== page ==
The same thing applies to restaurants, although the rules change here to put you at a disadvantage. Many have Valentine’s Specials, a crude way of upping margins, shooing in more punters elbow-to-elbow, and spoiling any hope of an intimate candlelit dinner because you have to raise your voice above other couples’ barf-inducing smooch-talk. But a carefully-chosen restaurant booking will at least show you care; leaving it until Valentine’s night means, at best, a dank tourist hovel that, under normal circumstances, you’d only take a woman to if you were planning to dump her.

As with everything, men are often hopelessly unprepared for this day, mainly because romance doesn’t come naturally to them anymore. They’re no longer thinking outside the chocolate box. Gone are the mythological days of naturally romantic poets, gallant knights and eligible Princes Charming who knew how to sweep a woman off her dainty feet with a chivalrous flourish – unless you spend your days watching Barbie DVDs, that is. Instead, cynicism has produced selfish, self-styled chancers, cads and boors, men too easily distracted by themselves, who think that making a huge token gesture is what’s required and who don’t just focus on the person rather than the day.

Valentine’s Day may simply have become another victim of our times; prices and people’s expectations both rising with perceptions of increased cash and decreased taste. It needn’t be the case. A successful Valentine isn’t about affordability, it’s one where the thought really counts, where time spent in preparation pays off in the most rewarding way; and very often, that means less is more.

Tokens of affection shouldn’t be dictated by anyone advertising gifts, dinner specials or weekends away, lovely though these may be. Who can actually put a value on someone making the effort to have the person closest to their heart feel utterly loved, worshipped and desired on a special celebratory day, by doing something unique to them? A home-cooked meal, a good bottle of wine, a nostalgic conversation about their own love story, a little surprise gift and some selfless sharing – it’s a day for time spent and a little imagination applied, more than any of the clichéd trinkets associated with the biggest retail opportunity between Christmas and Easter.

And please, please, no matter how tempting or easy it seem to be, steer clear of those appalling Love Songs CDs that get dusted off year in year out – how on earth could anyone feel in the least bit romantic, let alone sexy, with Celine Dion or Jennifer Rush screeching away in the background? A couple of glasses of full-bodied and your heart will go on with the power of love. No, honestly.

Cabbing It Up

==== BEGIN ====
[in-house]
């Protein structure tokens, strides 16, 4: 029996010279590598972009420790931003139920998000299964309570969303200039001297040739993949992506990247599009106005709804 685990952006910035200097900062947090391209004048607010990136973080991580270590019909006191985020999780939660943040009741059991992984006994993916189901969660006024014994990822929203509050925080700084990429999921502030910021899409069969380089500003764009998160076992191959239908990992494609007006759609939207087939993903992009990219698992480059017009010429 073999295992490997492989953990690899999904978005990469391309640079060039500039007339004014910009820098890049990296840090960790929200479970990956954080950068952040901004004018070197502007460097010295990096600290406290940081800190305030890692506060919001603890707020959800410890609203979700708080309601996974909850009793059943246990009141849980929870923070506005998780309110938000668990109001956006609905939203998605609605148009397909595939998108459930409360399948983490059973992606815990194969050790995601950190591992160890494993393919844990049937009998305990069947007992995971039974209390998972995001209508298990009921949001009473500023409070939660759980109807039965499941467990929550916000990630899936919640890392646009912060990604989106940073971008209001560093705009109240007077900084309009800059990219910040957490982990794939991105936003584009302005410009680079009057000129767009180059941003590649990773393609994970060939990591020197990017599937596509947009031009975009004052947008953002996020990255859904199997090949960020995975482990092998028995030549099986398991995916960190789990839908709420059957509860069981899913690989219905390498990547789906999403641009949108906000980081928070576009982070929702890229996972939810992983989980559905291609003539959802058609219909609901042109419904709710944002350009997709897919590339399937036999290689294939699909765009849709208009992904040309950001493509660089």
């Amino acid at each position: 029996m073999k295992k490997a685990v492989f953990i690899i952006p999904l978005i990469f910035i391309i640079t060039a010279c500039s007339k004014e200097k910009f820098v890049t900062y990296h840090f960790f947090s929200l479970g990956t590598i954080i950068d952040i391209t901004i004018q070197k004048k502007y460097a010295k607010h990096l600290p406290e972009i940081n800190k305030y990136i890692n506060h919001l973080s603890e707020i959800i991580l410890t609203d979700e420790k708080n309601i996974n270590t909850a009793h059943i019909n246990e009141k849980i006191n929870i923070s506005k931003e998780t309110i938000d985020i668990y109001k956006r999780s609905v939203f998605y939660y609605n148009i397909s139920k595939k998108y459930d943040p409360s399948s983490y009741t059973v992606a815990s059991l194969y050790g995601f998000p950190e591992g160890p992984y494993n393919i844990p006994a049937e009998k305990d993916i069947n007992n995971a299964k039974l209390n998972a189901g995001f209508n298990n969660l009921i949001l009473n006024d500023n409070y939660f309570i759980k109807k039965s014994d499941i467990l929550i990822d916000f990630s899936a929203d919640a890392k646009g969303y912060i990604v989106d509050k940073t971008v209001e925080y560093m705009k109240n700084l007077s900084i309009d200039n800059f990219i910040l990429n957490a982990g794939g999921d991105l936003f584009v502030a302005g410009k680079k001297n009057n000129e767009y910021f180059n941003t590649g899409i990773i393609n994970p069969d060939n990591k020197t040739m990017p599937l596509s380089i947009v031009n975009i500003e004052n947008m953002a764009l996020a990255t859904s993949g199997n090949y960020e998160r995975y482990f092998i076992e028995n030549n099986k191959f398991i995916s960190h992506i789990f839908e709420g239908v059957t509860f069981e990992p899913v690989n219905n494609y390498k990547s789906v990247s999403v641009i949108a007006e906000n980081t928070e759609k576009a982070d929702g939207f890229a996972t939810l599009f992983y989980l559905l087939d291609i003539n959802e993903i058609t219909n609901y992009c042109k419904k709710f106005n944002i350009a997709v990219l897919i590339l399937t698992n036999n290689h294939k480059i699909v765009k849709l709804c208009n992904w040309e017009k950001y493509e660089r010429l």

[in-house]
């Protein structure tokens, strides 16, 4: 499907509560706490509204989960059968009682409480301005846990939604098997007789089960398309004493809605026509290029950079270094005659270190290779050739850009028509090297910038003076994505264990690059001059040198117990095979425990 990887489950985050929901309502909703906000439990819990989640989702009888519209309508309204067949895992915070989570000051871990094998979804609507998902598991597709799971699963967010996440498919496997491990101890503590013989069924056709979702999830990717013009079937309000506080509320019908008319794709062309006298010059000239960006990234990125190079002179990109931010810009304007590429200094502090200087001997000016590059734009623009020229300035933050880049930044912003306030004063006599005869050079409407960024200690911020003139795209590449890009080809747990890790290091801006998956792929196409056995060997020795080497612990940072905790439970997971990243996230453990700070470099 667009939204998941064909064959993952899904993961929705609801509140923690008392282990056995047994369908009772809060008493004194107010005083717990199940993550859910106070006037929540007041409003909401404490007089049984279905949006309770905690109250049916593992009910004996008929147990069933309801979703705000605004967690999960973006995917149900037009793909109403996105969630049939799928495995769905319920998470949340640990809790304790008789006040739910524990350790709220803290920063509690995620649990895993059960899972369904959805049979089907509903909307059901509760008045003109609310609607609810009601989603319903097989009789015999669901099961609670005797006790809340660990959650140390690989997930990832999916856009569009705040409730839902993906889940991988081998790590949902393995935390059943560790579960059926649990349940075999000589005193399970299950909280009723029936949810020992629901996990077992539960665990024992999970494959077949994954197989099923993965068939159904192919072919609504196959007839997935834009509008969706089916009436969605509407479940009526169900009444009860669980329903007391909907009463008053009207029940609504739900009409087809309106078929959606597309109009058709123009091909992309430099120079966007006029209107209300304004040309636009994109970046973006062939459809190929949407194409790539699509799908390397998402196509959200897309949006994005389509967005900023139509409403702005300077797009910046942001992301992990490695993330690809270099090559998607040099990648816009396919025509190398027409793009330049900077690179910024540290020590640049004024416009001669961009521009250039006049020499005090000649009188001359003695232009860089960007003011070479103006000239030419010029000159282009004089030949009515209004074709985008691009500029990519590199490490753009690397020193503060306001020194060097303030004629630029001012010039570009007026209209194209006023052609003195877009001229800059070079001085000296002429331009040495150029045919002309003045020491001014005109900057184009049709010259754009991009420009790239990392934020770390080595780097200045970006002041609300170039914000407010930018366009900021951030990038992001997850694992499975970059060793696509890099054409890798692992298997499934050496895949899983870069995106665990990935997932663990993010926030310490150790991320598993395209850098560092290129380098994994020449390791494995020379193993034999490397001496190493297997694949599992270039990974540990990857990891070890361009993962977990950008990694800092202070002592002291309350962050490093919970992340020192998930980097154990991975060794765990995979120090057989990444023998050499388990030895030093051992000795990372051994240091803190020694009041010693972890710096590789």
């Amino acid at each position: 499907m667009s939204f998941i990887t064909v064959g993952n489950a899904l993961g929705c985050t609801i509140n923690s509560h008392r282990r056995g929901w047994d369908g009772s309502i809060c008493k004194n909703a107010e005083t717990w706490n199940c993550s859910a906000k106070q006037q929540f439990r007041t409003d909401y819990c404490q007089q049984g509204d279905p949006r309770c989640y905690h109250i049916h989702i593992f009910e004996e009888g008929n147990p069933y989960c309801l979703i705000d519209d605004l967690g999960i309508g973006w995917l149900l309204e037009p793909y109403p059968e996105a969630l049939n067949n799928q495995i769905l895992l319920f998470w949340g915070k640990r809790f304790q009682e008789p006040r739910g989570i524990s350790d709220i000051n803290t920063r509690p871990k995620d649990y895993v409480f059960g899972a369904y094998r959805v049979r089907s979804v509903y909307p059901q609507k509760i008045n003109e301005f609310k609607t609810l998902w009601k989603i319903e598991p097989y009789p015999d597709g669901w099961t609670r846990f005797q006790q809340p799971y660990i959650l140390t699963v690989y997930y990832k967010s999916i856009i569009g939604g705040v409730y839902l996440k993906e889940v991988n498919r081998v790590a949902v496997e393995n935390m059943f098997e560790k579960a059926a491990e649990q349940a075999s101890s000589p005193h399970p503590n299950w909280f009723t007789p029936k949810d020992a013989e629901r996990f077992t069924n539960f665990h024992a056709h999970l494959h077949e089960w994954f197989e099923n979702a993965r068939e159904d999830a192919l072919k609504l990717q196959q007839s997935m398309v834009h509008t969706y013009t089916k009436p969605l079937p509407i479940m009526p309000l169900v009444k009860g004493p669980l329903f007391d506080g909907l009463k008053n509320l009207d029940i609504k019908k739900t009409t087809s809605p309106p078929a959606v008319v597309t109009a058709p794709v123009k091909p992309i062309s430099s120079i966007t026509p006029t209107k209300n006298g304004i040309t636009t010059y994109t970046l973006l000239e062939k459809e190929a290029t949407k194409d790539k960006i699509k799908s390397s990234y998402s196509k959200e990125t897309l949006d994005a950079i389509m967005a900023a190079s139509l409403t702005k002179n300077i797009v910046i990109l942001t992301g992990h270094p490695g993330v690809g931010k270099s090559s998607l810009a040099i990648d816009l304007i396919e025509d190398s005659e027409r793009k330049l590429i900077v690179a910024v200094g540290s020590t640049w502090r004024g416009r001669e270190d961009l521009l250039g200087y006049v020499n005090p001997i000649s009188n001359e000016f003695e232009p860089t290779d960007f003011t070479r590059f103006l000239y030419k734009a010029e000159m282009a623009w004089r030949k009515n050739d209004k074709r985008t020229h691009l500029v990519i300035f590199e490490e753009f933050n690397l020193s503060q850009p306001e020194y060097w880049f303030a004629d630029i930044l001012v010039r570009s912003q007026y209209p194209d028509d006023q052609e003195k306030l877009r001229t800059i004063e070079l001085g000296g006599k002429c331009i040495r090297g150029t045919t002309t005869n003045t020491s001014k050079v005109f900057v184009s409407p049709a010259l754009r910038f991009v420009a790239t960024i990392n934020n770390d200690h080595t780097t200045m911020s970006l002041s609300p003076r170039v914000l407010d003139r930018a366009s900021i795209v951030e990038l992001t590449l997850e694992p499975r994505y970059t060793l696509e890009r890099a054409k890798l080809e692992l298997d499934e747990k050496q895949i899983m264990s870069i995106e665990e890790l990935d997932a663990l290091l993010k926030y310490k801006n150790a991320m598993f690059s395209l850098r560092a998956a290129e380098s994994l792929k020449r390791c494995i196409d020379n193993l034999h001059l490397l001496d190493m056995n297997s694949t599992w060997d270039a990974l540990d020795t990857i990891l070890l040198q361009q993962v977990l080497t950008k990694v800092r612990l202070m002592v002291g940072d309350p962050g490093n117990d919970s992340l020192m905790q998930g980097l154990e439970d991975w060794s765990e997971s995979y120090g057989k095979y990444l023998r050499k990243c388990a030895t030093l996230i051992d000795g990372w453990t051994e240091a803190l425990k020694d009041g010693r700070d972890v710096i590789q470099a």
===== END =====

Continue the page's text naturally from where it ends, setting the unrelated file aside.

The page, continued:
Posted in Grave News on February 10, 2009 by Johnnie

cab2You really have to feel sorry for all those troubled taxi drivers who were protesting in Dublin yesterday, don’t you?   You see, they have no control of their working conditions (sitting down in a comfy seat and forced to listen to country music all day; “no rights, no negotiations, no say in working conditions” say the placards) and there are too many of them, apparently (“currently 26,843 licences, enough is enough” say the other placards).  So… taxi driving is no different than any other job, then.

There are many other questions to be asked of the taxi regulator first, surely.  For instance, can we have a system in place that stops someone (me) being charged five different fares for precisely the same journey over the course of a week?  Can we have more stringent procedures in place to root out sexist and racist drivers (especially ones who constantly complain about ‘African drivers’)?  Why do taxi drivers obviously available for a fare continue to ignore people (usually people not in a skirt) trying to get home on a rainy Friday night, even when they’re not drunk?   Why do they still not know their way around Marino estate when it’s been there since the 1920s?  More pertinently, why are licences ever given out at all before a thorough geography exam to establish the basics, as with “The Knowledge” in London?  And is it possible that current licence holders can be reassessed for their suitabilty for the job before any more licences are handed out?

But on the point of the supposed over-abundance of licences – surely people are being made redundant or having their hours or workload reduced all over the country because there are too many people doing specific jobs, when there’s not enough work or demand for the specific service to go around?  Why are taxi drivers a special case?   It’s not a specialist field, anyone with a driving licence can do it – it’s just that some are better, more punctual, quicker and cheaper than others.

I mean, arguably, there are too many freelance journalists and not enough publications to go around for us all too.   So that’s it [N.B. taxi drivers – sarcasm alert], I’m starting a protest march – who’s with me?  Let’s put an end to all journalism courses now!  Let’s stop people from becoming media savvy at once!   Let’s restrict the blabbing of opinion to the people presently employed in journalism – and, er, taxi drivers too, just for the sake of an argument.  God knows, we journalists will be putting ourselves out of a job if we encourage anyone fairer or better than us to come along…